Conclusions: This study found a U-shaped association between BMI and levels of depressive symptoms among adults in Korea overall and also within each gender. Specifically, the highest level of depressive symptoms was found among the underweight, followed by the severely obese and then the obese. Slightly different patterns between male and female adults were found regarding the weight status associated with the fewest depressive symptoms.

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Distribution of CESD-10 scores by obesity status and gender.
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Fig2: Distribution of CESD-10 scores by obesity status and gender.

Mentions: Level of depressive symptoms measured by CES-D 10 was higher for female (Mean (SD) = 8.02 (5.80)) than for male (Mean (SD) = 6.89 (5.35)) (Table 1). Figure 1 shows the overall relationship between depression and obesity status. The CES-D 10 measure of depression was highest among those who were underweight (Mean (SD) = 10.6(6.7)) followed, in order, by the severely obese (Mean (SD) = 8.4(5.9)), normal (Mean (SD) = 7.5(5.6)) and obese (Mean (SD) = 7.4(5.4)) groups; depression was lowest among overweight individuals (Mean (SD) = 7.0(5.2)). The differences between the CES-D 10 scores of the different BMI groups were significant (F(4, 7670) = 32.2, p < .001); this held for both males (F(4, 3336) = 17.0, p < .001) and females (F(4, 4329) = 18.4, p < .001). As shown in Figure 2, however, the distribution of CES-D 10 scores by obesity status differed significantly between genders (F(4, 7665) = 3.8, p = .004). Specifically, the least depressed group of males consisted of those who were overweight (Mean (SD) = 6.3(4.9)); in contrast, for females, the least depressed group consisted of those in the normal weight range (Mean (SD) = 7.7(5.4)).Figure 1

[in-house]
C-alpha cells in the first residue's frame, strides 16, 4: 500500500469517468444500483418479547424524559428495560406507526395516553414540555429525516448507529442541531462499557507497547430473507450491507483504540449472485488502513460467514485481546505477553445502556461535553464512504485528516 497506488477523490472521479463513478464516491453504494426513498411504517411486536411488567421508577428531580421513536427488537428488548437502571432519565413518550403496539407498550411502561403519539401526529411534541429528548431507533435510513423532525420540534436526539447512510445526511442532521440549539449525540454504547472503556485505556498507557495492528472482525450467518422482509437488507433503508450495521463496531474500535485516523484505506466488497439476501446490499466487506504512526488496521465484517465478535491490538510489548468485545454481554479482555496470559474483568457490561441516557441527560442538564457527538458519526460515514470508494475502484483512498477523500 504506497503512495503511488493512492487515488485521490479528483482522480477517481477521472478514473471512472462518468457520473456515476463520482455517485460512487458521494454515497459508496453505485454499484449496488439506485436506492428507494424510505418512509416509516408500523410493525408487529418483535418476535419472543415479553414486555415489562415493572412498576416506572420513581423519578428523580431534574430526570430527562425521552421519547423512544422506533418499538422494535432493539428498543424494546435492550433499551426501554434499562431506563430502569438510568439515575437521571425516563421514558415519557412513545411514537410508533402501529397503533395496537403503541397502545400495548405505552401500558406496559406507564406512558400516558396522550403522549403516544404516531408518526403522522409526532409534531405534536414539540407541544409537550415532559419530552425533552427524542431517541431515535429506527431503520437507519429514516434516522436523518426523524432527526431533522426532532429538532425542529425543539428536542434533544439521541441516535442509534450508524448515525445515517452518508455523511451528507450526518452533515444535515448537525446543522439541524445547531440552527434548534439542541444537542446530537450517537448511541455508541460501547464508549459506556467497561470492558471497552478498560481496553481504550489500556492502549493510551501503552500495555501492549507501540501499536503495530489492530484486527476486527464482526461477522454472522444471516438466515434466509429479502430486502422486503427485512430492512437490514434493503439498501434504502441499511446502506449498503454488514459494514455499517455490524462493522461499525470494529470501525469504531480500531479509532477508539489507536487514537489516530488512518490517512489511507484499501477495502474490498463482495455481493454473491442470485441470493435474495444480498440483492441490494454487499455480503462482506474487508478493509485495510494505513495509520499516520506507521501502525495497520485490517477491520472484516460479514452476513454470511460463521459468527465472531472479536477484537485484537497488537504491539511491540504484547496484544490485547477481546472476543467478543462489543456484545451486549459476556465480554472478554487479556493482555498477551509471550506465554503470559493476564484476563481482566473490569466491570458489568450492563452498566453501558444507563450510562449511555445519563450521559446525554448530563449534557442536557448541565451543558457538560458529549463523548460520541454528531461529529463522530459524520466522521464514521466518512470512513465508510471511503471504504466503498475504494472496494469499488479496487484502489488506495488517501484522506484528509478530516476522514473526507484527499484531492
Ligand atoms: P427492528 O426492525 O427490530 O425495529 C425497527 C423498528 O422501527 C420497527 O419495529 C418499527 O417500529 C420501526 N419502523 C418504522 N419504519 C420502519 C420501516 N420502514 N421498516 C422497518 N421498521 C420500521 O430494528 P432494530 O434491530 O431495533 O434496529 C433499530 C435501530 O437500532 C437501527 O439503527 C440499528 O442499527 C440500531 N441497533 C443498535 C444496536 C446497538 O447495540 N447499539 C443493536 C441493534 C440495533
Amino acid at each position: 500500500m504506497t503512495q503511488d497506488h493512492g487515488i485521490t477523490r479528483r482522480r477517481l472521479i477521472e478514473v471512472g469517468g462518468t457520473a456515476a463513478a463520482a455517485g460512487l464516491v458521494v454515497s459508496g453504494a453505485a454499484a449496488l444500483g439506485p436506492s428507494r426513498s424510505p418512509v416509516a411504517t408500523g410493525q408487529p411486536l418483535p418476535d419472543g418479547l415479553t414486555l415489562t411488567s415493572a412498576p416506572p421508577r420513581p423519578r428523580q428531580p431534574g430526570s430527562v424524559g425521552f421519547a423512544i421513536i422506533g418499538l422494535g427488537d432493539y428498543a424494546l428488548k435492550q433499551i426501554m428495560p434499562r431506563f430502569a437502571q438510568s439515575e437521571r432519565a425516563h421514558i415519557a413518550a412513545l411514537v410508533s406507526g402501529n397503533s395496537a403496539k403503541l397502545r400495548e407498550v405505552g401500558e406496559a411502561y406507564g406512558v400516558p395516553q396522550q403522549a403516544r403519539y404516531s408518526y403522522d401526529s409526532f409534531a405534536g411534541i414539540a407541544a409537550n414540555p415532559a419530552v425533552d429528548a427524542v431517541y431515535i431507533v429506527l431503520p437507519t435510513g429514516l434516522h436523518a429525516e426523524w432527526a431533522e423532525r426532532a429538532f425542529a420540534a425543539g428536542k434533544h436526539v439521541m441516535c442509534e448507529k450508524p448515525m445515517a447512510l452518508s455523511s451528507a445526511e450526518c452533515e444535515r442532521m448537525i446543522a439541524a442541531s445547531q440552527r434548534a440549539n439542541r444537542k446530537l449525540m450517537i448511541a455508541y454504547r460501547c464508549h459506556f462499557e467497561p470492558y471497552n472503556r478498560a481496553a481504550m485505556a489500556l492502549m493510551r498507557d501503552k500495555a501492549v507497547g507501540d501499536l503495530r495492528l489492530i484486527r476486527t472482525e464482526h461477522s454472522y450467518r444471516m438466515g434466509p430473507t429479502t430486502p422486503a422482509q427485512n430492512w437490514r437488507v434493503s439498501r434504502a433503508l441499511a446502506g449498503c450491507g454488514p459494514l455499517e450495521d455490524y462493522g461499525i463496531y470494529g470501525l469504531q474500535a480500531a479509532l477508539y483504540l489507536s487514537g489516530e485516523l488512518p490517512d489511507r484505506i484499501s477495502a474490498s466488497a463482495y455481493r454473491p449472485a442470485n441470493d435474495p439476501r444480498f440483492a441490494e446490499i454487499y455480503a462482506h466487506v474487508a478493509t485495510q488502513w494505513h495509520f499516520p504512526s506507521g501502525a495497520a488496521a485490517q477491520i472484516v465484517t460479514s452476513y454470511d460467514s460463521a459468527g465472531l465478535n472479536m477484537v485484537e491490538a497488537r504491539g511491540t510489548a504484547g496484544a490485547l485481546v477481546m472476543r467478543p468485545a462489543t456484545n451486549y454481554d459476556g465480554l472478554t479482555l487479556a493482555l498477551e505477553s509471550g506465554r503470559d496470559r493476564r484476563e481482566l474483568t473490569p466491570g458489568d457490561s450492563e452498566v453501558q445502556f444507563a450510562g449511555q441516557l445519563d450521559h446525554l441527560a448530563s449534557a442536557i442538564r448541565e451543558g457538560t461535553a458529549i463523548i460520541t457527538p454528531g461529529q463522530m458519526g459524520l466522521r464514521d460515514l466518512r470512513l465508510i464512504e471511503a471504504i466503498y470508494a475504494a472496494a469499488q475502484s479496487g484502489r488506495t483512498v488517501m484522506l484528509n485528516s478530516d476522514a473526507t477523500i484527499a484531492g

Body mass index and depressive symptoms in middle aged and older adults.

Noh JW, Kwon YD, Park J, Kim J - BMC Public Health (2015)

Distribution of CESD-10 scores by obesity status and gender.
© Copyright Policy - open-access
Related In: Results  -  Collection